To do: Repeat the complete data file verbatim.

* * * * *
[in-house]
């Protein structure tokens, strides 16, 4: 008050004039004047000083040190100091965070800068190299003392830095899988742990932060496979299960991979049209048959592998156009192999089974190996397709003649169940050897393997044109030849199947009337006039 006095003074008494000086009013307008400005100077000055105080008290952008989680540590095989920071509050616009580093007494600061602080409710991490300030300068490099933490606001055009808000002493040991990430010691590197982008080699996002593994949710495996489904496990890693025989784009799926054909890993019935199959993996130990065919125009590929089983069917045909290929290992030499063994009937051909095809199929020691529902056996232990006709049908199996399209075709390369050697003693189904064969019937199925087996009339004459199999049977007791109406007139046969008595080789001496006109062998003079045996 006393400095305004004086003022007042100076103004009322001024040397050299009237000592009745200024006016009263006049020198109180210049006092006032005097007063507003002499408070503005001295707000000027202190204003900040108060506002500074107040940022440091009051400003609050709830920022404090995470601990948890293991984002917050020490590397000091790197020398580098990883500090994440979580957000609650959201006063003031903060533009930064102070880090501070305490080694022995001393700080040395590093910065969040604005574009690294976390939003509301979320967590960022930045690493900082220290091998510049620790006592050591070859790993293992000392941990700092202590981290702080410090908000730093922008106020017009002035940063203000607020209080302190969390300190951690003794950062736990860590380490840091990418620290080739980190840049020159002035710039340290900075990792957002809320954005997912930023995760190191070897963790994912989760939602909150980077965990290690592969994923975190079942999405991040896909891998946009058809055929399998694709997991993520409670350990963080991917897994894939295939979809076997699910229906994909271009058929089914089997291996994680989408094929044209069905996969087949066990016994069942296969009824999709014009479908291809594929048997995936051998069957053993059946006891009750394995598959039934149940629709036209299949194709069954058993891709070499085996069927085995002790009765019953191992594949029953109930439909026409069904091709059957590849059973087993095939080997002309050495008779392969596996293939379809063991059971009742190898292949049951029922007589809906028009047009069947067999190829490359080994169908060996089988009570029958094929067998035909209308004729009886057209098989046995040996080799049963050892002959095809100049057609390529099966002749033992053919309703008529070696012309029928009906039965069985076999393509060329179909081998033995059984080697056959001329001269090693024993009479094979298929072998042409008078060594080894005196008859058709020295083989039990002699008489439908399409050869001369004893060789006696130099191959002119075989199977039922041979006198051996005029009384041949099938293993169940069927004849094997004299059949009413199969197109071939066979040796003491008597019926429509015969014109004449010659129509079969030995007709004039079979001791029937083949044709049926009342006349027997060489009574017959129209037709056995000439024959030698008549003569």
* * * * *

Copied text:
[in-house]
């Protein structure tokens, strides 16, 4: 008050004039004047000083040190100091965070800068190299003392830095899988742990932060496979299960991979049209048959592998156009192999089974190996397709003649169940050897393997044109030849199947009337006039 006095003074008494000086009013307008400005100077000055105080008290952008989680540590095989920071509050616009580093007494600061602080409710991490300030300068490099933490606001055009808000002493040991990430010691590197982008080699996002593994949710495996489904496990890693025989784009799926054909890993019935199959993996130990065919125009590929089983069917045909290929290992030499063994009937051909095809199929020691529902056996232990006709049908199996399209075709390369050697003693189904064969019937199925087996009339004459199999049977007791109406007139046969008595080789001496006109062998003079045996 006393400095305004004086003022007042100076103004009322001024040397050299009237000592009745200024006016009263006049020198109180210049006092006032005097007063507003002499408070503005001295707000000027202190204003900040108060506002500074107040940022440091009051400003609050709830920022404090995470601990948890293991984002917050020490590397000091790197020398580098990883500090994440979580957000609650959201006063003031903060533009930064102070880090501070305490080694022995001393700080040395590093910065969040604005574009690294976390939003509301979320967590960022930045690493900082220290091998510049620790006592050591070859790993293992000392941990700092202590981290702080410090908000730093922008106020017009002035940063203000607020209080302190969390300190951690003794950062736990860590380490840091990418620290080739980190840049020159002035710039340290900075990792957002809320954005997912930023995760190191070897963790994912989760939602909150980077965990290690592969994923975190079942999405991040896909891998946009058809055929399998694709997991993520409670350990963080991917897994894939295939979809076997699910229906994909271009058929089914089997291996994680989408094929044209069905996969087949066990016994069942296969009824999709014009479908291809594929048997995936051998069957053993059946006891009750394995598959039934149940629709036209299949194709069954058993891709070499085996069927085995002790009765019953191992594949029953109930439909026409069904091709059957590849059973087993095939080997002309050495008779392969596996293939379809063991059971009742190898292949049951029922007589809906028009047009069947067999190829490359080994169908060996089988009570029958094929067998035909209308004729009886057209098989046995040996080799049963050892002959095809100049057609390529099966002749033992053919309703008529070696012309029928009906039965069985076999393509060329179909081998033995059984080697056959001329001269090693024993009479094979298929072998042409008078060594080894005196008859058709020295083989039990002699008489439908399409050869001369004893060789006696130099191959002119075989199977039922041979006198051996005029009384041949099938293993169940069927004849094997004299059949009413199969197109071939066979040796003491008597019926429509015969014109004449010659129509079969030995007709004039079979001791029937083949044709049926009342006349027997060489009574017959129209037709056995000439024959030698008549003569």